How Much Does an Uncontested Divorce Cost?

My base fee for an uncontested divorce in Sarasota, Florida is $950.  The base fee can go up if your case has added complexity – for example if there are minor children.

At the bottom of this page, I have provided a fee estimator.   The fee estimator applies to divorce cases in Manatee and Sarasota Counties.  The calculator is an estimate.  However, once I know more about your uncontested divorce case, I will be happy to quote you a specific flat fee for your uncontested divorce.  The flat fee will cover your entire attorney fees.  The flat fee does not include third party costs, like the clerk of court’s filing fee.

Do I Really Have an Uncontested Divorce?

Here are my requirements for an uncontested divorce:

  1. You and your spouse have discussed the fact that a divorce is going to happen.
  2. You and your spouse have mutually disclosed all your assets, debts, income, and expenses.
  3. You and your spouse have a complete understanding of your respective finances, and have voluntarily exchanged all documents that the other spouse has requested (or needs) to make an informed decision about the terms of the divorce.
  4. You and your spouse have discussed the following issues, and are in complete agreement about how these issues will be resolved in the divorce:
    • The division of assets and debts
    • Alimony
    • Custody (the Parenting Plan)
    • Child Support
    • Everything else
  5. You and your spouse have access to a computer, printer, and separate emails.

Do I Need an Attorney if I Have an Uncontested Divorce?

As the singer Janice Joplin once wrote, “Freedom’s just another word for nothin’ left to lose.”  However, unlike the song, most people have something to lose.  Hiring an attorney for your uncontested divorce makes sense if any of the following issues need to be addressed:.

  • Minor children, custody, and child support
  • Assets and debts to be divided
  • Retirement accounts
  • Alimony issues
  • Real property to divide.

Unfortunately, I have seen many instances where not hiring an attorney for an uncontested divorce resulted in disaster.  Sometime there is simply no way to fix these mistakes after the fact.  The following are just a few examples of the uncontested divorce disasters  that could have been avoided by hiring a lawyer:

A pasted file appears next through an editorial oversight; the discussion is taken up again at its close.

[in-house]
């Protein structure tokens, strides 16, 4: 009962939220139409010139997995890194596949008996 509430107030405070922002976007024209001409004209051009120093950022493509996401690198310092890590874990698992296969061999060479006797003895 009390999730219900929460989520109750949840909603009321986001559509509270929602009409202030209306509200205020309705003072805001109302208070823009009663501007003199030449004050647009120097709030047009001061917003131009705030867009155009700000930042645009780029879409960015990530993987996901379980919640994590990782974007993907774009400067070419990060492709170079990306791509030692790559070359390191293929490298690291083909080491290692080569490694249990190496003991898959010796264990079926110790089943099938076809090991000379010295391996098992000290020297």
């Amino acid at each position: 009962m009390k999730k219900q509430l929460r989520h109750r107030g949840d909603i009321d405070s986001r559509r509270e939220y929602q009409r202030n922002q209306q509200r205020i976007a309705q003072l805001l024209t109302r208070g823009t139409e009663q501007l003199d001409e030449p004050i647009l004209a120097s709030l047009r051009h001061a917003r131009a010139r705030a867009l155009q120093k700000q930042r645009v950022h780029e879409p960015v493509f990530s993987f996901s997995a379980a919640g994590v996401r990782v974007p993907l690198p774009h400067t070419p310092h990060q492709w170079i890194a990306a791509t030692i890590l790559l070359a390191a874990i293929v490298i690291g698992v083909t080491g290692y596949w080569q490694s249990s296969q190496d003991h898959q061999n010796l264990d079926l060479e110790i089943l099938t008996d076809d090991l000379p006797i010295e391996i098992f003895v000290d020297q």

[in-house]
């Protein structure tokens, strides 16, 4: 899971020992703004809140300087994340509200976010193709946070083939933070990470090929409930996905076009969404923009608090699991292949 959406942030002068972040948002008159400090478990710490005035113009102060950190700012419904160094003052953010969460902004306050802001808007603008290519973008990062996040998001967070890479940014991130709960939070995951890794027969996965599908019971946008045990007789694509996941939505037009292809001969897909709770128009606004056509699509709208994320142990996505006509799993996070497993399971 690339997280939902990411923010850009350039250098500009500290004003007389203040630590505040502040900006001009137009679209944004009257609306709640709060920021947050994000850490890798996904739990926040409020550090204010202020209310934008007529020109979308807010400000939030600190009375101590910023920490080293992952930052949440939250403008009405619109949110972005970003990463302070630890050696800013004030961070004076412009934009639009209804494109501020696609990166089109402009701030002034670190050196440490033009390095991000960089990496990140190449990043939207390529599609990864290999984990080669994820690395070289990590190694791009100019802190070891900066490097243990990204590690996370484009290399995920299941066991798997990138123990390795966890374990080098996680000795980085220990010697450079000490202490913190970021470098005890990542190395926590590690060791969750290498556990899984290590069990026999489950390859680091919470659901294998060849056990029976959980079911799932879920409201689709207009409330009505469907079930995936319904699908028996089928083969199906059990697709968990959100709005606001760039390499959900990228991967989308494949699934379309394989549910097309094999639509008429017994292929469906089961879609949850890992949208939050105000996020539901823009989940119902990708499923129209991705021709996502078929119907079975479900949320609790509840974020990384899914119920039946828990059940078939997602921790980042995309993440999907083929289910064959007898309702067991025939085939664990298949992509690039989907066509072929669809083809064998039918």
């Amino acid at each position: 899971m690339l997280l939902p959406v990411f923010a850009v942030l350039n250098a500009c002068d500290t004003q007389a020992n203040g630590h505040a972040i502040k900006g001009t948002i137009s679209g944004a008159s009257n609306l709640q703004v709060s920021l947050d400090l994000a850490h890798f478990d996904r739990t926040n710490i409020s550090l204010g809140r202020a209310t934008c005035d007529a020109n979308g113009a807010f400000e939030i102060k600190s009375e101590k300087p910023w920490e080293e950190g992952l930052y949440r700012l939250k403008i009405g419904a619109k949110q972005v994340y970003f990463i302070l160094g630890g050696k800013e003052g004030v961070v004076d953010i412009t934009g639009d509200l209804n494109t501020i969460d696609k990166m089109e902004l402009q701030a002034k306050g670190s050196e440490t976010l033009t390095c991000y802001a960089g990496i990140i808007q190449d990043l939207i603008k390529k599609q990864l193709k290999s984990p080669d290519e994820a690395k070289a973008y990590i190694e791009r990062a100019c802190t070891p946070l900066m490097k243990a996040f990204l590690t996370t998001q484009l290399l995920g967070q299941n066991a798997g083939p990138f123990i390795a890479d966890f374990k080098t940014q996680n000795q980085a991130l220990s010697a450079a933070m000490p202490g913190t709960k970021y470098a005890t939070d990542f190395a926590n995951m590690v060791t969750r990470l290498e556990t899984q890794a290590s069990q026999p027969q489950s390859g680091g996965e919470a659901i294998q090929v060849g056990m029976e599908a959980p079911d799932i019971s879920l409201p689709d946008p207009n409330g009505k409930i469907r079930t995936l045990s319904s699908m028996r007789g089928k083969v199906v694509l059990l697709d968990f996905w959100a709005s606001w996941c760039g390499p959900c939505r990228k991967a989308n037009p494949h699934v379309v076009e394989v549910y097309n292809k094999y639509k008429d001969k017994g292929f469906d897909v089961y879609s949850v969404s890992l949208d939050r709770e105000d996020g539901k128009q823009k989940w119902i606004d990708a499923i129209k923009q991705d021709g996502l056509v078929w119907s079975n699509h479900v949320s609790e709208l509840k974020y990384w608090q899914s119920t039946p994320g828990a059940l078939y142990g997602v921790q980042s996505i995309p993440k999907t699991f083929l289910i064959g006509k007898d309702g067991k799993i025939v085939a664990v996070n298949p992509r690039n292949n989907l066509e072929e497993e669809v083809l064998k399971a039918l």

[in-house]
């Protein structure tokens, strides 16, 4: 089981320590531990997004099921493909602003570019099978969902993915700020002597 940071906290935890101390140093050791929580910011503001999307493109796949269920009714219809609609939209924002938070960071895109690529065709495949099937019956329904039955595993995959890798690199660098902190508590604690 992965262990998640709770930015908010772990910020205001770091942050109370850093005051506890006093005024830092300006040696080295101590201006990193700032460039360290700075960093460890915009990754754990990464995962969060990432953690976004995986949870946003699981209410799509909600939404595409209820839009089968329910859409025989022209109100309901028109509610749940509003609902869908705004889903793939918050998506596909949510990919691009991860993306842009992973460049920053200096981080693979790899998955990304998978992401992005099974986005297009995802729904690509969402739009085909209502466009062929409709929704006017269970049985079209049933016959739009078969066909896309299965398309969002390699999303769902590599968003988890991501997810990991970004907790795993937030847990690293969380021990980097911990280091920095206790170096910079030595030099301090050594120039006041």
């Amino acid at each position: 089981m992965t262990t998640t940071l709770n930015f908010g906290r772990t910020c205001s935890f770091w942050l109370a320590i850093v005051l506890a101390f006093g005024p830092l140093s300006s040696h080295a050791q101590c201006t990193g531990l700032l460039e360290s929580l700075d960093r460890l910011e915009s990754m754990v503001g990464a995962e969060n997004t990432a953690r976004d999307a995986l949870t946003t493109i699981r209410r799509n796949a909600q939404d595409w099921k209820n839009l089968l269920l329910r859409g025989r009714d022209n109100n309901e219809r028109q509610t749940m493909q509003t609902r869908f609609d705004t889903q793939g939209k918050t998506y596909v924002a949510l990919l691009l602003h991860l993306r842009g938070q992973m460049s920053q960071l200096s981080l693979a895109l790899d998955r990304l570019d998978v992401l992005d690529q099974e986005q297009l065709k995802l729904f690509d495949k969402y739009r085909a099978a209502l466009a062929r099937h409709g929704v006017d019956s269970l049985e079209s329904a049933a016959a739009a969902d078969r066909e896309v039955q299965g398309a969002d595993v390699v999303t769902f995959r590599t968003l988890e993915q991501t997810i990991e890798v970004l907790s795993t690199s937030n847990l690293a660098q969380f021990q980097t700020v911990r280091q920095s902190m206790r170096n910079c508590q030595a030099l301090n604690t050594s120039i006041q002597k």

• The parties intended that neither would pay the other child support.  However, they incorrectly worded their agreement.    As a result, the Department of Revenue sought two years of back child support.
  • The termination date for alimony was incorrectly omitted.  As result, the party paying alimony was forced to pay permanent alimony, when he mistakenly believed that alimony would terminate after a year or two.
  • The parties did not include the “magic words” that makes alimony taxable to the party receiving alimony, and tax deductible to the party paying alimony.  As a result, years later the IRS sought to recover unpaid taxes from the party paying the alimony.
  • The agreement failed to properly account for the federal income tax dependency exemptions for the parties’ minor children children.  As a result, each year one of the parties was unable to claim a credit worth $4,000.
  • The parties agreement failed to properly handle the division of the martial home.  As a result, the spouse who did not get the residence, was pursued by the bank, and was forced to pay the loan on the house.

How Fast Do You Want to Finalize Your Uncontested Divorce?

One major advantage of hiring an attorney for your uncontested divorce is the speed it takes to finalize the divorce.  Your attorney can electronically file and serve court documents.  Your attorney can electronically schedule a final hearing.  In some cases, your attorney can file special interrogatories and avoid the need for a final hearing altogether.  If you represent yourself, or use a document service, the process will take much longer.  (Potentially months longer).

Fee Estimator  for Uncontested Divorce

 

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In regard to the estimator:

  1. The increase in cost for real property is on a per parcel basis.   So, if you have multiple parcels of real property, you will need to increase the estimate by $500 per additional parcel.
  2. I refer the preparation of orders dividing retirement accounts to an attorney who limits his practice to that single area.  The estimate is based on a per retirement account basis, so you will need to increase the estimate by $800 per additional retirement account if there is more than one account to be divided.

One final point.  The fee estimator is not intended to provide a reasonable estimate for high income, high net worth couples.  Such cases usually have added complexity that is outside the scope of the estimator.